There were flares of temper, physical outbursts that she had trouble interpreting. At first, she found it oddly flattering: He must really like me if he’s this jealous! But more than a year into their relationship, Fa’aola was cut by the Jets and brooded angrily. As they walked through a park together, he abruptly turned his furor her way, hitting, kicking and threatening to kill her. It seemed so out of character, and he was so immediately apologetic, that Sapp blamed herself for not being supportive.
Months later, Fa’aola was cut by another team. They started quarreling in the car while he was driving; he tried to push her out of the moving vehicle and strangle her with the seat belt. Sapp broke off their engagement, but felt the need to remain friends, and one night in the fall of 1990, after she had given him a ride home, he assaulted her again, slamming her against a wall and threatening her with a knife. That’s when she got the police involved and filed for a restraining order. It was this filing that journalists would find connected to her name a year later, after she became famous overnight.
“You have a choice,” Leonard Horn recalls telling Sapp that morning after her crowning, when she told him everything: You either figure out how to talk to the media about the abuse in a productive way, or you opt not to talk about this at all. It wasn’t much of a choice, he acknowledged. Either way, they’re going to hound you.
She decided to talk.
If the press didn’t know what to make of Sapp, they really didn’t know what to make of domestic violence in 1991. Especially when experienced by a prominent woman. And especially when a prominent man stood accused. If the reporters who broke the news had any hesitation about exposing the identity of a victim of violent crime—which ran as counter to journalism standards then as now—this concern did not come across in the stories. “Miss America: old ex-beau troubles,” is how the Honolulu Advertiser wrote the front-page banner headline. Others referred to it as Sapp’s “stormy relationship.” Or even more darkly, her “troubled past.”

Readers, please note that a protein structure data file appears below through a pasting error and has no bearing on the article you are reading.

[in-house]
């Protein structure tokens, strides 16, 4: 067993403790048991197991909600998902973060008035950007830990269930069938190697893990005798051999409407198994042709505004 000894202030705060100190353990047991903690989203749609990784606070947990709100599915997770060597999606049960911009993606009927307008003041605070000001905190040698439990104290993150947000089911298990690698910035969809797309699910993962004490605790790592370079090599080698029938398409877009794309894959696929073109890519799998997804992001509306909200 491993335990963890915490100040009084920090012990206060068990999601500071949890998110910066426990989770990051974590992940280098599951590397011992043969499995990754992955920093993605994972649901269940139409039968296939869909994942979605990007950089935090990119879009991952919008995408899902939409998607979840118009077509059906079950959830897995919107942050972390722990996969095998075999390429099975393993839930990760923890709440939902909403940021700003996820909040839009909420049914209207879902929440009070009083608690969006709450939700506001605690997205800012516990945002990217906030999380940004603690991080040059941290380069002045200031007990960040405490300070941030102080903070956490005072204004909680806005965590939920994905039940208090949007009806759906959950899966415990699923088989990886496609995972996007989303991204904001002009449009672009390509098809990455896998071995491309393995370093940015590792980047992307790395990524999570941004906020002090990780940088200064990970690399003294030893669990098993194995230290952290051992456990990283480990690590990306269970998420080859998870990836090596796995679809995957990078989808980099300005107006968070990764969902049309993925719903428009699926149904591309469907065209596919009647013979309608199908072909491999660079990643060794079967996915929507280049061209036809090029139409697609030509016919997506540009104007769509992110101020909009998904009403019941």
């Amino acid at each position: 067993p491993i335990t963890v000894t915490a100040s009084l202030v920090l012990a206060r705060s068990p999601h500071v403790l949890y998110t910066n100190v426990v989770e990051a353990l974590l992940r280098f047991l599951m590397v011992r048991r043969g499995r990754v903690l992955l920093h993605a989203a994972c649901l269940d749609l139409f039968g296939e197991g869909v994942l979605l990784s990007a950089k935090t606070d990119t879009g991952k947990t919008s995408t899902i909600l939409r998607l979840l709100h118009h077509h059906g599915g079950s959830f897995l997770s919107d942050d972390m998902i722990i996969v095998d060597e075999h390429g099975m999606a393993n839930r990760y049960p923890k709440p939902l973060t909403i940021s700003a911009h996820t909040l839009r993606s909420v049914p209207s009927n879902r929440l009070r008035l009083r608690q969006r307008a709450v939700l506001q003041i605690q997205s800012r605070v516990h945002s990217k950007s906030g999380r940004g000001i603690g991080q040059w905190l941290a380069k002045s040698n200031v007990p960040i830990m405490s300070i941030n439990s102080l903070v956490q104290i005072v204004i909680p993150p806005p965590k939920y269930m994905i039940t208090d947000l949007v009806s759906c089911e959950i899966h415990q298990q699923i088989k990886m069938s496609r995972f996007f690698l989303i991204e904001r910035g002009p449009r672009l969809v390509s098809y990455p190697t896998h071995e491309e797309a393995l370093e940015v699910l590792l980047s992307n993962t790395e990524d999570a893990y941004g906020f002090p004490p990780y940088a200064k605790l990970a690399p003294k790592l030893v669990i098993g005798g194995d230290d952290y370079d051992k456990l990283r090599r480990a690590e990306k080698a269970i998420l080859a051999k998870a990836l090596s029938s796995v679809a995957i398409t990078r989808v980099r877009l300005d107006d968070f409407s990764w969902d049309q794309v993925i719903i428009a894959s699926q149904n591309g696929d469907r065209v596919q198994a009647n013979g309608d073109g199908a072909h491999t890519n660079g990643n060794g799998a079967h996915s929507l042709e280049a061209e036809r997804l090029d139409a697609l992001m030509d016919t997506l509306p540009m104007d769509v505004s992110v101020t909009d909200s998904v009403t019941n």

“There she is, the latest gossip topic,” chortled the headline on a story musing that “the Miss America pageant may have gotten more than it bargained for.” The fact that Sapp’s ex-boyfriend had beat her up got mingled in the media imagination with the unwarranted snark coming out of the pageant world—her GPA, the Trump thing, the photos dredged up from Hawaii of her “seductive poses” in “very tiny bikinis.” (“Bikinis are very popular and very necessary in Hawaii,” she responded dryly.)
A decade or so later, it became almost a rite of celebrity passage to come clean about childhood trauma or personal struggles; in the early 1990s, it was highly unusual to learn these things about a famous person, and those who were coming forward were often controversial or faded-fame personalities perceived to be desperate for attention. Sapp sometimes got lumped in with them, though she had never even volunteered her story.
“I felt like I was being punished in a sexual way for being a victim of domestic violence,” Sapp says. “I got a quick education in media.”
Excerpted from There She Was: The Secret History of Miss America, published by One Signal/Atria Books, a division of Simon & Schuster, Inc. Copyright © 2021 by Amy Argetsinger.